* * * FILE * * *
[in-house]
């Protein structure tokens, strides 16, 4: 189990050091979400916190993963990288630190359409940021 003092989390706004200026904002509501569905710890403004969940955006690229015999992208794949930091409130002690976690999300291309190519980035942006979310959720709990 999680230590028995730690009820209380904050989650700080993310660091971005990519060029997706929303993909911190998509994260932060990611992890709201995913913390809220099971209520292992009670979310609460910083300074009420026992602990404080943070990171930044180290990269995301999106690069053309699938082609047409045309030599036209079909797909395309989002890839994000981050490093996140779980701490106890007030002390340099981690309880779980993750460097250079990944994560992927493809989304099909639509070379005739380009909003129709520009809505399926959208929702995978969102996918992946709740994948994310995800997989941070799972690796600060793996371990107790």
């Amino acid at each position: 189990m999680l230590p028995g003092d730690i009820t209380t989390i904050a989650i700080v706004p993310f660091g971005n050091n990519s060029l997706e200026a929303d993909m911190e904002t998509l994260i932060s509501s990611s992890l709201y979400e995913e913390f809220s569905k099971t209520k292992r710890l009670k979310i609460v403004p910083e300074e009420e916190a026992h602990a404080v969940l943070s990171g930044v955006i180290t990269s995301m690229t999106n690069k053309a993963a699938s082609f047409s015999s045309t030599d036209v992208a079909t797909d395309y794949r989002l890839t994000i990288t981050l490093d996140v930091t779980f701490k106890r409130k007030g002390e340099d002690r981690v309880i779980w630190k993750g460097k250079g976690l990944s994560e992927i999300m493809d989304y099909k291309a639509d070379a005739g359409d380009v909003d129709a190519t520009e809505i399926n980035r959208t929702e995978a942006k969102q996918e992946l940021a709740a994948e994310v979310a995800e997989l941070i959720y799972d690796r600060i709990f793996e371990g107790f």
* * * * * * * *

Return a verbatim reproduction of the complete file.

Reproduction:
[in-house]
């Protein structure tokens, strides 16, 4: 189990050091979400916190993963990288630190359409940021 003092989390706004200026904002509501569905710890403004969940955006690229015999992208794949930091409130002690976690999300291309190519980035942006979310959720709990 999680230590028995730690009820209380904050989650700080993310660091971005990519060029997706929303993909911190998509994260932060990611992890709201995913913390809220099971209520292992009670979310609460910083300074009420026992602990404080943070990171930044180290990269995301999106690069053309699938082609047409045309030599036209079909797909395309989002890839994000981050490093996140779980701490106890007030002390340099981690309880779980993750460097250079990944994560992927493809989304099909639509070379005739380009909003129709520009809505399926959208929702995978969102996918992946709740994948994310995800997989941070799972690796600060793996371990107790």
């Amino acid at each position: 189990m999680l230590p028995g003092d730690i009820t209380t989390i904050a989650i700080v706004p993310f660091g971005n050091n990519s060029l997706e200026a929303d993909m911190e904002t998509l994260i932060s509501s990611s992890l709201y979400e995913e913390f809220s569905k099971t209520k292992r710890l009670k979310i609460v403004p910083e300074e009420e916190a026992h602990a404080v969940l943070s990171g930044v955006i180290t990269s995301m690229t999106n690069k053309a993963a699938s082609f047409s015999s045309t030599d036209v992208a079909t797909d395309y794949r989002l890839t994000i990288t981050l490093d996140v930091t779980f701490k106890r409130k007030g002390e340099d002690r981690v309880i779980w630190k993750g460097k250079g976690l990944s994560e992927i999300m493809d989304y099909k291309a639509d070379a005739g359409d380009v909003d129709a190519t520009e809505i399926n980035r959208t929702e995978a942006k969102q996918e992946l940021a709740a994948e994310v979310a995800e997989l941070i959720y799972d690796r600060i709990f793996e371990g107790f």